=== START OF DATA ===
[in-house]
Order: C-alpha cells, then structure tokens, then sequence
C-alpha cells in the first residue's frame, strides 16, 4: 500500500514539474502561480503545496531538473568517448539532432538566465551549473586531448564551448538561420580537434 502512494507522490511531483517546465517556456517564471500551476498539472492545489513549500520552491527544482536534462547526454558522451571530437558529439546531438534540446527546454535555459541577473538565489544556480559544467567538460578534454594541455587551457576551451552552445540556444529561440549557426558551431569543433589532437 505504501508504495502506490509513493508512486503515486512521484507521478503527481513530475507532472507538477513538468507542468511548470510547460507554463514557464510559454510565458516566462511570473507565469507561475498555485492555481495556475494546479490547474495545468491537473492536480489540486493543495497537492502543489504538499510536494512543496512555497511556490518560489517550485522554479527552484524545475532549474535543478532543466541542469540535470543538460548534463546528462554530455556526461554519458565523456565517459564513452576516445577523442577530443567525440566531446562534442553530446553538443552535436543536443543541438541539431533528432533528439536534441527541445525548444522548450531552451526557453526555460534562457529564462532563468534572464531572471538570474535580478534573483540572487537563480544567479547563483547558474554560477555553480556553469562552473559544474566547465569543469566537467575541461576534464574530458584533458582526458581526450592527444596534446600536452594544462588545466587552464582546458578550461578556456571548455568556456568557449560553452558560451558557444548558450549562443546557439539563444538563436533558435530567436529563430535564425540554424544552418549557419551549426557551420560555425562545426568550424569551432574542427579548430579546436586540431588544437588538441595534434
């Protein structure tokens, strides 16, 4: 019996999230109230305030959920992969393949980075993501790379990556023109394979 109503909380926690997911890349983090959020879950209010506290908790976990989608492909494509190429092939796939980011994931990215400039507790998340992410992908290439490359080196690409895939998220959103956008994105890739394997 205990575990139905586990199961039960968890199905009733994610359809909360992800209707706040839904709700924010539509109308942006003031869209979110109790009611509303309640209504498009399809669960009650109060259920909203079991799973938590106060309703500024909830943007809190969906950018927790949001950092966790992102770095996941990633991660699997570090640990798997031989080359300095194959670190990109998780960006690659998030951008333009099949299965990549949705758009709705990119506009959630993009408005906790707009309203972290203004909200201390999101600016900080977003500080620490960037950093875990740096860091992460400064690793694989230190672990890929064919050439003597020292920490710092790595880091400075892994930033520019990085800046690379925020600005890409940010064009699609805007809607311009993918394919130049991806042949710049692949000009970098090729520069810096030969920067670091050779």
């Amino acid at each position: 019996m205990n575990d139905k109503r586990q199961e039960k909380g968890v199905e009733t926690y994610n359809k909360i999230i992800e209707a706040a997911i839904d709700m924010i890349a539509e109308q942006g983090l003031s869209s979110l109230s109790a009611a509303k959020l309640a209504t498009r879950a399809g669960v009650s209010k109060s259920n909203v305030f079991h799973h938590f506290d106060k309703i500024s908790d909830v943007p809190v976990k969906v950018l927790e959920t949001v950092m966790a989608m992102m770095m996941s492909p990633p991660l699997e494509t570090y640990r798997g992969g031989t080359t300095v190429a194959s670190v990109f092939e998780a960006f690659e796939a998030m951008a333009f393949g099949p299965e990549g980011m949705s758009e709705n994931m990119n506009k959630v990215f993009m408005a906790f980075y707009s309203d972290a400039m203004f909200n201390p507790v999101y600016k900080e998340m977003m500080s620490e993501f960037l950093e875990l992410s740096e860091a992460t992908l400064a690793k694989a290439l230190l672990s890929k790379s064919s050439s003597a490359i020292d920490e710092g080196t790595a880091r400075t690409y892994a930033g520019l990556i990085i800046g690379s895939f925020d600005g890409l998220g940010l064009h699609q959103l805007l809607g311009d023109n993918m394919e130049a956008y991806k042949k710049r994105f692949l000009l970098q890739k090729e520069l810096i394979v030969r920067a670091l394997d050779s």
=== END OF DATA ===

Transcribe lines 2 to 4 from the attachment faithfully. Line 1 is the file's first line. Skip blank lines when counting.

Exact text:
Order: C-alpha cells, then structure tokens, then sequence
C-alpha cells in the first residue's frame, strides 16, 4: 500500500514539474502561480503545496531538473568517448539532432538566465551549473586531448564551448538561420580537434 502512494507522490511531483517546465517556456517564471500551476498539472492545489513549500520552491527544482536534462547526454558522451571530437558529439546531438534540446527546454535555459541577473538565489544556480559544467567538460578534454594541455587551457576551451552552445540556444529561440549557426558551431569543433589532437 505504501508504495502506490509513493508512486503515486512521484507521478503527481513530475507532472507538477513538468507542468511548470510547460507554463514557464510559454510565458516566462511570473507565469507561475498555485492555481495556475494546479490547474495545468491537473492536480489540486493543495497537492502543489504538499510536494512543496512555497511556490518560489517550485522554479527552484524545475532549474535543478532543466541542469540535470543538460548534463546528462554530455556526461554519458565523456565517459564513452576516445577523442577530443567525440566531446562534442553530446553538443552535436543536443543541438541539431533528432533528439536534441527541445525548444522548450531552451526557453526555460534562457529564462532563468534572464531572471538570474535580478534573483540572487537563480544567479547563483547558474554560477555553480556553469562552473559544474566547465569543469566537467575541461576534464574530458584533458582526458581526450592527444596534446600536452594544462588545466587552464582546458578550461578556456571548455568556456568557449560553452558560451558557444548558450549562443546557439539563444538563436533558435530567436529563430535564425540554424544552418549557419551549426557551420560555425562545426568550424569551432574542427579548430579546436586540431588544437588538441595534434
């Protein structure tokens, strides 16, 4: 019996999230109230305030959920992969393949980075993501790379990556023109394979 109503909380926690997911890349983090959020879950209010506290908790976990989608492909494509190429092939796939980011994931990215400039507790998340992410992908290439490359080196690409895939998220959103956008994105890739394997 205990575990139905586990199961039960968890199905009733994610359809909360992800209707706040839904709700924010539509109308942006003031869209979110109790009611509303309640209504498009399809669960009650109060259920909203079991799973938590106060309703500024909830943007809190969906950018927790949001950092966790992102770095996941990633991660699997570090640990798997031989080359300095194959670190990109998780960006690659998030951008333009099949299965990549949705758009709705990119506009959630993009408005906790707009309203972290203004909200201390999101600016900080977003500080620490960037950093875990740096860091992460400064690793694989230190672990890929064919050439003597020292920490710092790595880091400075892994930033520019990085800046690379925020600005890409940010064009699609805007809607311009993918394919130049991806042949710049692949000009970098090729520069810096030969920067670091050779």